Tuesday, February 8, 2011


            "When I was 17 paintball was just a sport I enjoyed reading about in magazines, and day dreamed about playing. But I had never played. My life changed a lot towards the end of high school, and honestly I freaked out. My family was always stressing me out, school was almost ruined by a stupid choice I made, and I still had no idea what I wanted to do with my life.
            After graduation I found myself selling cars at a local dealership, and met a customer who let me know that a paintball field in town was opening that night. The field ended up being 3 miles from my mom's house, and opening night I bought my first marker. And had walked onto the field for the first time ever for a one on one game with the best guy that field had to offer. Fight or flight was kicking in, and I thought I had made a mistake in even buying my Ion. But a second after I heard "Paintball in three... two... one... GO!" I know it wasn't a mistake and I belonged on that field. Needless to say I was not liking the fact that I was a car salesmen right out of high school, and three stolen commissions later, I was out of a job. Mom and I were always fighting, and I really didn't know what to do. I turned to the paintball field.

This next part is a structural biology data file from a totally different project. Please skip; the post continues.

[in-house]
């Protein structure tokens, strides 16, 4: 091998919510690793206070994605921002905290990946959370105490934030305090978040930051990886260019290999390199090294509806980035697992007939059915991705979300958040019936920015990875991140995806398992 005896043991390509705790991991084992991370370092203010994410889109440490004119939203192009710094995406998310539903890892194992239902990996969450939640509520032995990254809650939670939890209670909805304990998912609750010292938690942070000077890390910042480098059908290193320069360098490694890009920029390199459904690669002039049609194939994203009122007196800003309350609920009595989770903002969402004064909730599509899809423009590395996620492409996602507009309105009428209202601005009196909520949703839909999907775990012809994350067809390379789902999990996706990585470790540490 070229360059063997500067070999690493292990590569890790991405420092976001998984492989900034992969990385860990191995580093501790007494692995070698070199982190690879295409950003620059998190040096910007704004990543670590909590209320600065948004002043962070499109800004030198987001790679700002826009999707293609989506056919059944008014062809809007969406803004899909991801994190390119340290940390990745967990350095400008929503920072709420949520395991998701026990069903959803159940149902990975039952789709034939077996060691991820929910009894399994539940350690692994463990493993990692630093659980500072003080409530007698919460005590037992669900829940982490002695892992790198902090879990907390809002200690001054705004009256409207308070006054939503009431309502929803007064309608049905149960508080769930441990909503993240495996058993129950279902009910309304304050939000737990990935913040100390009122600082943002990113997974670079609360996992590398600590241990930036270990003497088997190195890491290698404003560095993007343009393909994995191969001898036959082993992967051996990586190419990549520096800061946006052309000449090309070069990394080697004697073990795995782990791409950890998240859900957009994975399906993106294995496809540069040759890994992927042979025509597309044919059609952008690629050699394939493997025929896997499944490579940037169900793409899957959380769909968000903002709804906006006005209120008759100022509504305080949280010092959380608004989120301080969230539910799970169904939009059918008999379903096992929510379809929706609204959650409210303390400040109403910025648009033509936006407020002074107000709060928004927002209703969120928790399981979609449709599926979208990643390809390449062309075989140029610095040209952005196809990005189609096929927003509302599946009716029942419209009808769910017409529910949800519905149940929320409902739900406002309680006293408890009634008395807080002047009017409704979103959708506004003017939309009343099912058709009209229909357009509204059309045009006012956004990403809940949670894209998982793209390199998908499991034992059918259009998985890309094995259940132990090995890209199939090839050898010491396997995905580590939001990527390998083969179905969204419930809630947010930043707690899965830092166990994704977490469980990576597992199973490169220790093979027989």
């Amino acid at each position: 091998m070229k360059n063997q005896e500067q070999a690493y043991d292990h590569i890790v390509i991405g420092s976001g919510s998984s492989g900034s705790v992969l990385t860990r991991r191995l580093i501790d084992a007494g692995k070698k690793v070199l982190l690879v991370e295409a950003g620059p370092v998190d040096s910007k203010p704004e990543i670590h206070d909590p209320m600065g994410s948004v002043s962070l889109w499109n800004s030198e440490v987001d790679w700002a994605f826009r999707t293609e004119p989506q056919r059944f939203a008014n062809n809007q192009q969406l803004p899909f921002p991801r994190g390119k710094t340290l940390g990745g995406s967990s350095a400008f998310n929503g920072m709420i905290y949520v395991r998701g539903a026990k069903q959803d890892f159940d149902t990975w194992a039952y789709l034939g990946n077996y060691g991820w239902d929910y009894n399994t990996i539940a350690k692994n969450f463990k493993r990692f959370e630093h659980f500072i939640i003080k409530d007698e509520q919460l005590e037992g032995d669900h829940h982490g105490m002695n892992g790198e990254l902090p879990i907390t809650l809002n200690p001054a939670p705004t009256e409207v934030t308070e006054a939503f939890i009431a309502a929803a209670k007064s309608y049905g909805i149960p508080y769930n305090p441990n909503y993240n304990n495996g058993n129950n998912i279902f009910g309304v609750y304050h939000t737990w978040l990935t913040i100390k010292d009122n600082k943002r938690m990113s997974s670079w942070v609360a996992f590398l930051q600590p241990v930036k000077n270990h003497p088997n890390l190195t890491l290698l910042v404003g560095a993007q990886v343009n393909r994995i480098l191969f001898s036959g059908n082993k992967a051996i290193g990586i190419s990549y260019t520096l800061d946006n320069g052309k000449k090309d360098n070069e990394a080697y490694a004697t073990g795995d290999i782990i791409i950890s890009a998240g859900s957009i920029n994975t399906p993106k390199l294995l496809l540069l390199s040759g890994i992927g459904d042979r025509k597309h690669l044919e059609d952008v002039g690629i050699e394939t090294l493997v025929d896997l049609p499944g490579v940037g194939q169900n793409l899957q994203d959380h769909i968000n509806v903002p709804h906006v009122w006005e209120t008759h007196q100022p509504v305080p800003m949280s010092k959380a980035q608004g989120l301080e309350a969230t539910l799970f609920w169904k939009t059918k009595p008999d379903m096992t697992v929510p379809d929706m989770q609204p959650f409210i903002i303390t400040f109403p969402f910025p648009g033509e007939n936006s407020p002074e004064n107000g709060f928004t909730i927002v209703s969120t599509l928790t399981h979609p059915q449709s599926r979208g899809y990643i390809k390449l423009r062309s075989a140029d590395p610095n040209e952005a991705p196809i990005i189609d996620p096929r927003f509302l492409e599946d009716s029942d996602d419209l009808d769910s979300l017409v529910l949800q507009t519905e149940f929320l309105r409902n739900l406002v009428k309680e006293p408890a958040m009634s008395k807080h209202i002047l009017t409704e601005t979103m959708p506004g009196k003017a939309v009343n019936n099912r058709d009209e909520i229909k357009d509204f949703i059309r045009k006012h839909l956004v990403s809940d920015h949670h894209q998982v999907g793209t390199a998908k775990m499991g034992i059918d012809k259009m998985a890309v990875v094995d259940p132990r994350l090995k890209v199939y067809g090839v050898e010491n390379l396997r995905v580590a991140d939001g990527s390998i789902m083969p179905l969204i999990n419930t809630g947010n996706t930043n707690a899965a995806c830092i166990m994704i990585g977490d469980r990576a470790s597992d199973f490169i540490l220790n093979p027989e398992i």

The guys were always at practice on Thursday nights, and they always made a point to ask me to come to practice. One night I skipped college to go to practice, I never missed a practice after that. It really was the best choice I had ever made. I was playing a sport that I loved, with a real team, surrounded by people that loved the game as much as I did, and accepted me for who I was. That was my home. Even if I didn't have money to play, I would go watch and learn from what the team was doing. It wasn't just about playing for me. I noticed early on that the guys at the team were a special breed of "family". They loved each other as team mates and respected each other as brothers. And they were damn good at paintball.